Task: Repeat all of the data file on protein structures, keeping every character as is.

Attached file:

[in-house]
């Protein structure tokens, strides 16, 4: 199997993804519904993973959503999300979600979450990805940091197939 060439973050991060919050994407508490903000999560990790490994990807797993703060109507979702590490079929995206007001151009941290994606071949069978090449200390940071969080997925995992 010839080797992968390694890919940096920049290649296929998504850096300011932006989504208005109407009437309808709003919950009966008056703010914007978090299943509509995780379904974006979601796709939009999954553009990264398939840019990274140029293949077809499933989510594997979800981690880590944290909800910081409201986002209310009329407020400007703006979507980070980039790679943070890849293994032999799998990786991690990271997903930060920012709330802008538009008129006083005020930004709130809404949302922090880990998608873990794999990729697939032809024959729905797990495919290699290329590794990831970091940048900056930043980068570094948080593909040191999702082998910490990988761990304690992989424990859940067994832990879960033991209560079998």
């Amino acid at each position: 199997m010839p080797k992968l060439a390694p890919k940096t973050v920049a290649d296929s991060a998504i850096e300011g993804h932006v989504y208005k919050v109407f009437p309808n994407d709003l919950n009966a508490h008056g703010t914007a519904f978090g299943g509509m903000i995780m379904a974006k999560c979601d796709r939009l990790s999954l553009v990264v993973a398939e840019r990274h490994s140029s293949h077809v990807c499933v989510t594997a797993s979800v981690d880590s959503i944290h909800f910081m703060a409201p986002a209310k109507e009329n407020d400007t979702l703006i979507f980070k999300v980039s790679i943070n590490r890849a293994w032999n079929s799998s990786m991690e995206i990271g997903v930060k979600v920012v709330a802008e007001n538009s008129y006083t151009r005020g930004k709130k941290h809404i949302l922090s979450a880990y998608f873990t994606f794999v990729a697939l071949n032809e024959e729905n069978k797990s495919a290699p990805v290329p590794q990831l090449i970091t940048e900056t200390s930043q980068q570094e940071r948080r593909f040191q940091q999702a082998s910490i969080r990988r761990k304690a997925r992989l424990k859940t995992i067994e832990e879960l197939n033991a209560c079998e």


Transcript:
[in-house]
């Protein structure tokens, strides 16, 4: 199997993804519904993973959503999300979600979450990805940091197939 060439973050991060919050994407508490903000999560990790490994990807797993703060109507979702590490079929995206007001151009941290994606071949069978090449200390940071969080997925995992 010839080797992968390694890919940096920049290649296929998504850096300011932006989504208005109407009437309808709003919950009966008056703010914007978090299943509509995780379904974006979601796709939009999954553009990264398939840019990274140029293949077809499933989510594997979800981690880590944290909800910081409201986002209310009329407020400007703006979507980070980039790679943070890849293994032999799998990786991690990271997903930060920012709330802008538009008129006083005020930004709130809404949302922090880990998608873990794999990729697939032809024959729905797990495919290699290329590794990831970091940048900056930043980068570094948080593909040191999702082998910490990988761990304690992989424990859940067994832990879960033991209560079998």
């Amino acid at each position: 199997m010839p080797k992968l060439a390694p890919k940096t973050v920049a290649d296929s991060a998504i850096e300011g993804h932006v989504y208005k919050v109407f009437p309808n994407d709003l919950n009966a508490h008056g703010t914007a519904f978090g299943g509509m903000i995780m379904a974006k999560c979601d796709r939009l990790s999954l553009v990264v993973a398939e840019r990274h490994s140029s293949h077809v990807c499933v989510t594997a797993s979800v981690d880590s959503i944290h909800f910081m703060a409201p986002a209310k109507e009329n407020d400007t979702l703006i979507f980070k999300v980039s790679i943070n590490r890849a293994w032999n079929s799998s990786m991690e995206i990271g997903v930060k979600v920012v709330a802008e007001n538009s008129y006083t151009r005020g930004k709130k941290h809404i949302l922090s979450a880990y998608f873990t994606f794999v990729a697939l071949n032809e024959e729905n069978k797990s495919a290699p990805v290329p590794q990831l090449i970091t940048e900056t200390s930043q980068q570094e940071r948080r593909f040191q940091q999702a082998s910490i969080r990988r761990k304690a997925r992989l424990k859940t995992i067994e832990e879960l197939n033991a209560c079998e």